Question ("Radio Liberty"): Mr. Minister, yesterday, in Berlin, you stated that Azerbaijan responded to Yerevan's proposals and the sides are working on the text of the agreement. Can you elaborate on their response? Does Baku accept Yerevan's proposal to expand its 5 principles, to include issues of security and rights of Armenians of Nagorno-Karabakh? And Moscow stated that it is ready to organize the postponed meeting on that issue in Moscow. Is Yerevan ready to go to that meeting? And in that matter, does the venue have any effect at all for Yerevan? Can we say that there is an issue, a crisis between Yerevan and Moscow? Thank you.
Ararat Mirzoyan: Thank you for the question. Indeed, I addressed this issue publicly in Berlin, yesterday. I want to reiterate roughly what I said. Peace treaty negotiations are a continuous process, and the sides continuously exchange proposals, comments, reasonings in several stages. Then, comes a new stage and new recommendations. And so the process is supposed to proceed. In parallel, ministerial meetings are held where these proposals are being discussed.
Indeed, we did not find it possible to participate in the regular discussion planned for December 23 in Moscow, obviously, as a result of the illegal blockade of the Lachin corridor. But I have already mentioned that by not participating, we still transferred our proposals remotely. And here, a few days ago, 10-15 days ago, we received Azerbaijan's response. Our next proposals were handed over, then the Azerbaijani proposals, and, in fact, we are at the stage of discussion. I want to say that this shows that the negotiation process, by and large, has not stopped, both comments and proposals have been exchanged. And now we will present our new comments based on the ones from the Azerbaijani side.
As for the meetings, if you recall, we haven’t canceled the Moscow meeting, we have postponed it. And, as this wording suggests, we will relaunch that postponed meeting at any convenient moment. The meeting may take place in Moscow, the meetings may take place elsewhere. If you followed the track, we had such meetings in different capitals and different cities. I would like to say that perhaps it would be fair to note that the choice of a city, a venue, is certainly important, but it may not have an extremely significant impact on the process. And in this regard, we are ready to hold another meeting, the postponed meeting in Moscow.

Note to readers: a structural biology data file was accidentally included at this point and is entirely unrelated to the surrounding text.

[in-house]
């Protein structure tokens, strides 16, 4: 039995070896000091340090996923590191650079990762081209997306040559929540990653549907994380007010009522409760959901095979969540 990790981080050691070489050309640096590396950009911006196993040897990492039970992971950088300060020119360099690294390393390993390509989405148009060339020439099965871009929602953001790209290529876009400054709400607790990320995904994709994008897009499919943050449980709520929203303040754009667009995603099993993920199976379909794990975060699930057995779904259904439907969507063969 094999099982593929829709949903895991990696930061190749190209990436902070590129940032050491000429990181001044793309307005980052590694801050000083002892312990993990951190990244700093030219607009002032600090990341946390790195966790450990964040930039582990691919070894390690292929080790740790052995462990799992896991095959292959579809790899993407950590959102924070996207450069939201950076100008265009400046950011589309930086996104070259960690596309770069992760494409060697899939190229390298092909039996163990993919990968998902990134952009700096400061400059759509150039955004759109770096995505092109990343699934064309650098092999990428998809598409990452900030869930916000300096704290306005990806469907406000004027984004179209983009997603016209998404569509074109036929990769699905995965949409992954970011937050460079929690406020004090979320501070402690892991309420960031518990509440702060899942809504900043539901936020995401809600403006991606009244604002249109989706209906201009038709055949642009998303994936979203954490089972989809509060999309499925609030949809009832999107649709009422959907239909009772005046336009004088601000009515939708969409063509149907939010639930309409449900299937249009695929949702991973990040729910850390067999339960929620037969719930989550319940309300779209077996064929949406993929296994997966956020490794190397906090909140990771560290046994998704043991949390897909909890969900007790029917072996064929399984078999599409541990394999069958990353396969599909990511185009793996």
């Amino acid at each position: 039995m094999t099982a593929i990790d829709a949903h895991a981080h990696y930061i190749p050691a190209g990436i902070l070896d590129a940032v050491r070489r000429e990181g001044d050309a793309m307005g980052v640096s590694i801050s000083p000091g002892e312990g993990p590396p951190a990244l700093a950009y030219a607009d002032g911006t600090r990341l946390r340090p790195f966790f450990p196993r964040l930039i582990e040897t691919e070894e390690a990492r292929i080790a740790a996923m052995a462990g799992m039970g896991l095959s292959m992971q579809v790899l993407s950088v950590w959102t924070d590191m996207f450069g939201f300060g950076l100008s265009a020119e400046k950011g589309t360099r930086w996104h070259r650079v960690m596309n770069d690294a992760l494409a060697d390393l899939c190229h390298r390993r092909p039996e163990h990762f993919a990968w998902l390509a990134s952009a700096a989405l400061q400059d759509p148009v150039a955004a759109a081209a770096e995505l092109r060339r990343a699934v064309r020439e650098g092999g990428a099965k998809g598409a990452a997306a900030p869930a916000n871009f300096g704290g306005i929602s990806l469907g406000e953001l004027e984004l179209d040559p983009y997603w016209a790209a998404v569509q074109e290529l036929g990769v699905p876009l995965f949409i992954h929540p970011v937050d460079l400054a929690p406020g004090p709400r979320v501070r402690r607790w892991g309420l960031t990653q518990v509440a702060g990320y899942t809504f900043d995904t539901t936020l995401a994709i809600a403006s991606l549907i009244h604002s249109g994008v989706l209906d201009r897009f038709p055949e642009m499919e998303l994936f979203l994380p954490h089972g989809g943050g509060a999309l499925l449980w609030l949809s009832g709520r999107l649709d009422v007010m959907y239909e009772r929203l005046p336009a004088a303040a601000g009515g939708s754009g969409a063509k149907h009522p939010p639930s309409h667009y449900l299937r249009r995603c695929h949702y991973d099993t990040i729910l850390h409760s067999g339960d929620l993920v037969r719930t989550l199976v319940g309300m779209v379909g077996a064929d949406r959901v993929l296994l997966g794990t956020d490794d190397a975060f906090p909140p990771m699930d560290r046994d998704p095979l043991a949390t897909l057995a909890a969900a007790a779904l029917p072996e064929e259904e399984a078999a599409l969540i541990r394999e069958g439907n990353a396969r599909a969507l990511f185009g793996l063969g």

Is there a crisis with Moscow or not? We are allied countries: there is a very broad bilateral and multilateral agenda, there are many agreements, there are disagreements on certain issues, even public ones, including those related to CSTO's role and political assessments or lack thereof. To call them a crisis is perhaps an overstatement. We are constantly in contact with our Russian partners, as I already mentioned, we discuss all possible issues of the multi-faceted agenda: the ones agreed-upon and still pending issues.
Question ("Radio Liberty"): Excuse me, Mr. Minister, you haven’t clarified whether Baku accepts Yerevan’s proposals.
Ararat Mirzoyan: I would probably not consider it appropriate at the moment to fully disclose the content of the proposals, because we are speaking about details, we are speaking about the negotiation process, and furthermore, the positions of the parties on various issues that have stiffened at different stages, in some cases are converging, in others continue to differ greatly from each other. Therefore, it is probably politically untenable to take any detail separately and say what the positions of the parties on this issue are at the moment because tomorrow there might be a completely different picture. I repeat, we managed to bring our positions closer on some issues, but the Armenian side has its own principled issues in this process, and, I think, we have repeatedly stated about it publicly.
Question ("Public TV"): I address my question to both Ministers. In the last two years, Azerbaijan has carried out several aggressions against the territorial integrity of Armenia and occupied some parts of the country. And for the last two months, the official Baku has been keeping the Lachin corridor under blockade, and thus also the whole Artsakh. Against this background, the EU has decided to deploy a long-term monitoring mission in Armenia. Do you think that this EU mission and the EU can in any manner contribute to deterring Azerbaijan’s aggressive actions and establishing peace and stability in the region?
Ararat Mirzoyan: Yes, I think that the European Union, as well as the entire international community, has a very significant role to play in the further discussion of ensuring the rights and security of Nagorno Karabakh, in the lifting of the current blockade, and in the region generally. I repeat there is only one way of solving all the issues: peaceful negotiations, diplomatic way, and here the international community and, in particular, the European Union have a role to play.